The Dog That Did Not Bark: Why Isn’t the Market Reacting to Drama?

August 18, 2017

In thinking about the market over the past week or two, what has really struck me is how truly remarkable the market’s behavior has been. After the U.S. president implicitly threatened nuclear war, the market dropped, of course—but by less than 2 percent—and then it bounced back. Today, after CEOs from big-time companies essentially abandoned the White House, the market is down—but by less than 1 percent. We’ve seen more political drama in the past couple of weeks than we saw in years under some administrations—and the market is just sitting there. What’s going on?

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The Good News (and Bad News) About Politics and the Markets

July 28, 2017

Once more we have news from Washington that suggests the Republicans will not be able to move forward on a core priority—health care reform. You might expect political dysfunction at this level to disrupt the markets, but apparently you would be wrong. The markets are down a bit, but not much, and remain within 1 percent of the all-time high. What’s going on here?

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Here Comes Another Bus: The Debt Ceiling

July 20, 2017

There’s an important—and potentially very disruptive—issue that has been largely ignored during coverage of the health care debate. The U.S. government hit its borrowing limit on March 16, 2017. Yes, that’s right—the U.S. borrowed as much as it legally can four months ago. Since then, the Treasury has been using the usual “extraordinary measures” to fund the government, including “borrowing” from government pension funds, diverting various funds tasked to other purposes, and looking for spare change in the laundry and the washer to pay the bills.

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Washington and the Markets

July 18, 2017

The big news today is the collapse of the Republican plan to replace the Affordable Care Act, aka Obamacare. With two more Republican senators declaring themselves unwilling to even vote to have the full Senate debate the bill, it appears that Obamacare will live on, at least for a while.

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The Connection Between Economic Policies and Political Populism

May 24, 2017

Yesterday, I talked about the problems that have led to the current surge of populism and ended with a link to a paper discussing the connection between conventional economic policies and political populism. Today, I will offer a look at what this connection might mean for politics and policies in the future and, of course, the impact for our investments.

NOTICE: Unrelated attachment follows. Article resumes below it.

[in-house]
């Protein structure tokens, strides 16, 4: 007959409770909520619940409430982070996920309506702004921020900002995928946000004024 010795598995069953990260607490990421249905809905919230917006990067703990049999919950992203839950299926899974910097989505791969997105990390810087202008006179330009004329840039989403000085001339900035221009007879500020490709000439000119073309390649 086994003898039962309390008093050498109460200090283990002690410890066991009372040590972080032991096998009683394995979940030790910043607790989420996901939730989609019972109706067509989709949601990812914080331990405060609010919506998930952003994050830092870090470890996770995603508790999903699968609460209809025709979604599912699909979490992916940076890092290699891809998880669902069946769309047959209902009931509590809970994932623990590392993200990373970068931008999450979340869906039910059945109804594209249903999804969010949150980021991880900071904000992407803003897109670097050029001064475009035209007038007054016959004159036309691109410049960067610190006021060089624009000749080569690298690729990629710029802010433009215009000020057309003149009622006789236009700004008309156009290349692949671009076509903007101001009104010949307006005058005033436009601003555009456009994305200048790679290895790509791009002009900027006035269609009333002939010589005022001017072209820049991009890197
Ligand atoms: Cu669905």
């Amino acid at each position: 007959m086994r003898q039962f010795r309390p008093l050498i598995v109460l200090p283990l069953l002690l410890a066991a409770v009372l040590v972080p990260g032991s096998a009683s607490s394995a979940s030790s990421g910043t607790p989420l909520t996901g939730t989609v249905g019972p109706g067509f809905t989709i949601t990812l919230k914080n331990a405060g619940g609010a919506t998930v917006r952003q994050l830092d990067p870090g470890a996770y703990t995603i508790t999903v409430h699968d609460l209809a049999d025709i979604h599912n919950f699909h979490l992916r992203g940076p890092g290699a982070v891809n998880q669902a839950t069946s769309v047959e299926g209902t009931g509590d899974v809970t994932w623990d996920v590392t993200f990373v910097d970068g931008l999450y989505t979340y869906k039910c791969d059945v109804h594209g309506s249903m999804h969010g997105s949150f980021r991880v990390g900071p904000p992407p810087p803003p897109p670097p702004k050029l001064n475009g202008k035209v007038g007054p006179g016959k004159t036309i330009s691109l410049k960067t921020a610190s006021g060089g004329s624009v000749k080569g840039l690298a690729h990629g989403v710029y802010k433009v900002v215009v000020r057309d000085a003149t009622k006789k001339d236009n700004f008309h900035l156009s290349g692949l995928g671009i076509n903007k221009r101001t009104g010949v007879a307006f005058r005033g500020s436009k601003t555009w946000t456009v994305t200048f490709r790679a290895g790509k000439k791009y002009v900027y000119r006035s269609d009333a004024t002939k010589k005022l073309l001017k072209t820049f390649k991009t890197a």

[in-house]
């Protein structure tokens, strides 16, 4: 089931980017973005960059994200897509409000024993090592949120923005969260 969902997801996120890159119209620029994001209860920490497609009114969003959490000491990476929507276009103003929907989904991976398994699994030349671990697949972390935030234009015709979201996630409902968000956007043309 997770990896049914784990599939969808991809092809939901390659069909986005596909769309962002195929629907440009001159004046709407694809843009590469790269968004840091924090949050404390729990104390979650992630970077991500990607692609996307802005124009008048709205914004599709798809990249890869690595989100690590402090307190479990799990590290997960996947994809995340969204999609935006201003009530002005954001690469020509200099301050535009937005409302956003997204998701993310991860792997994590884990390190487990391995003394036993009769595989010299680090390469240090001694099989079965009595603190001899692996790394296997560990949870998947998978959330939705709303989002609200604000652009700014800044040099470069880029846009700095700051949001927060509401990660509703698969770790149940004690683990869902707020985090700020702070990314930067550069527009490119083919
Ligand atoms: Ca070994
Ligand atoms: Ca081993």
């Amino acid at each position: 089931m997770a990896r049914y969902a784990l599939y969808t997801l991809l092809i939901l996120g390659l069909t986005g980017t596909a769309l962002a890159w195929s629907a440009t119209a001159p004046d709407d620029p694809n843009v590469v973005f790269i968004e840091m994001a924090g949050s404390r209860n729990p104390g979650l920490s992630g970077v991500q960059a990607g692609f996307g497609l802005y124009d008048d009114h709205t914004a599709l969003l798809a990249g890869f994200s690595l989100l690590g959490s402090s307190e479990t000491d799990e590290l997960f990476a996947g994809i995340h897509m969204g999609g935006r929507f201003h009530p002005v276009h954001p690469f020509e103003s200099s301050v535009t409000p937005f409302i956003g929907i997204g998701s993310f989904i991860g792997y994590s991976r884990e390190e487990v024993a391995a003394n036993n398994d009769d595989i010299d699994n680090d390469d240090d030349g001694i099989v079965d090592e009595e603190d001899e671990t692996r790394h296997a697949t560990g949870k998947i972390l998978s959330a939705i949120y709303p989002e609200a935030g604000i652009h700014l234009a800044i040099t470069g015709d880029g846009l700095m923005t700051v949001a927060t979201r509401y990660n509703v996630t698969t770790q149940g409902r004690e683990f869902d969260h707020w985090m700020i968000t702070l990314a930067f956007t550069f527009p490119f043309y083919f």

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A Deeper Look at Politics and Populism

May 23, 2017

There’s a lot of political turmoil around the world—here in the U.S. certainly, but also in Europe, Asia, and the Middle East. Much of it seems to involve at least some rise in populist ideas. I’ve been doing a lot of reading and thinking, trying to get a sense of the big picture, where these trends are coming from, and where they might be taking us. Today, I’m sharing my thoughts, along with a couple of white papers that I found both interesting and helpful.

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Political Risk Update: France and the U.S. Budget

April 25, 2017

With Emmanuel Macron through to the second round, the French election is (largely) off the table as a systemic risk. Polls show Macron well ahead of Marine Le Pen of the National Front, and the likelihood is that the next French president will be a pro-European centrist rather than an anti-European populist.

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Upcoming Appearances

Tune in to Bloomberg Radio's Bloomberg Businessweek on Friday, February 28, at 3:45 P.M. ET to hear Brad talk about the market. Stream the show live at https://www.bloombergradio.com/, listen through SiriusXM 119, or download Bloomberg's app, Bloomberg Radio+.

Tune into Yahoo Finance's The Final Round on Thursday, March 12, between 2:50 and 4:00 P.M. ET to hear Brad talk about the market. Exact interview time will be updated once confirmed. Watch at finance.yahoo.com

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